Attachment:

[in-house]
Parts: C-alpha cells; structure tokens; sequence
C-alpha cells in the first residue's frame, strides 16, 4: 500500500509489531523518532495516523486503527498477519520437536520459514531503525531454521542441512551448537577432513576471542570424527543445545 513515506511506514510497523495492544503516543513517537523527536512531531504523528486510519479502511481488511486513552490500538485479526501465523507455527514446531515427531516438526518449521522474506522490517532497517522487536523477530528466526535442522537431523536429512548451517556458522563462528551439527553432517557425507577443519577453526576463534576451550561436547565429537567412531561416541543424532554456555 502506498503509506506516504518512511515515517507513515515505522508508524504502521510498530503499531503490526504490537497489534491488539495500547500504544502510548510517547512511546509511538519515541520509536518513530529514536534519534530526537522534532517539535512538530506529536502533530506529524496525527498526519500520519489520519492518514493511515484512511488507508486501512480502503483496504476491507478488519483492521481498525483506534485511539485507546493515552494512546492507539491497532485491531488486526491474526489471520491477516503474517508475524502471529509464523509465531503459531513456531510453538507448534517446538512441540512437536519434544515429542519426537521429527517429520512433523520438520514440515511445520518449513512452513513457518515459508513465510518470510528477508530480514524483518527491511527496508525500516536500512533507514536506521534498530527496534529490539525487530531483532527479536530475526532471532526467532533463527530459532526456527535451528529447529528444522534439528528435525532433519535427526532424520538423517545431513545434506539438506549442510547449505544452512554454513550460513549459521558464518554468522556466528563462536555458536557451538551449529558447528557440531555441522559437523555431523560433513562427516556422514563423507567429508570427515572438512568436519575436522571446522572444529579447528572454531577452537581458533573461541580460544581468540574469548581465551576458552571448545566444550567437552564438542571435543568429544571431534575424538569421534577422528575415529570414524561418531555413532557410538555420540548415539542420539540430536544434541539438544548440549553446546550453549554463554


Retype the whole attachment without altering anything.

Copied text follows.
[in-house]
Parts: C-alpha cells; structure tokens; sequence
C-alpha cells in the first residue's frame, strides 16, 4: 500500500509489531523518532495516523486503527498477519520437536520459514531503525531454521542441512551448537577432513576471542570424527543445545 513515506511506514510497523495492544503516543513517537523527536512531531504523528486510519479502511481488511486513552490500538485479526501465523507455527514446531515427531516438526518449521522474506522490517532497517522487536523477530528466526535442522537431523536429512548451517556458522563462528551439527553432517557425507577443519577453526576463534576451550561436547565429537567412531561416541543424532554456555 502506498503509506506516504518512511515515517507513515515505522508508524504502521510498530503499531503490526504490537497489534491488539495500547500504544502510548510517547512511546509511538519515541520509536518513530529514536534519534530526537522534532517539535512538530506529536502533530506529524496525527498526519500520519489520519492518514493511515484512511488507508486501512480502503483496504476491507478488519483492521481498525483506534485511539485507546493515552494512546492507539491497532485491531488486526491474526489471520491477516503474517508475524502471529509464523509465531503459531513456531510453538507448534517446538512441540512437536519434544515429542519426537521429527517429520512433523520438520514440515511445520518449513512452513513457518515459508513465510518470510528477508530480514524483518527491511527496508525500516536500512533507514536506521534498530527496534529490539525487530531483532527479536530475526532471532526467532533463527530459532526456527535451528529447529528444522534439528528435525532433519535427526532424520538423517545431513545434506539438506549442510547449505544452512554454513550460513549459521558464518554468522556466528563462536555458536557451538551449529558447528557440531555441522559437523555431523560433513562427516556422514563423507567429508570427515572438512568436519575436522571446522572444529579447528572454531577452537581458533573461541580460544581468540574469548581465551576458552571448545566444550567437552564438542571435543568429544571431534575424538569421534577422528575415529570414524561418531555413532557410538555420540548415539542420539540430536544434541539438544548440549553446546550453549554463554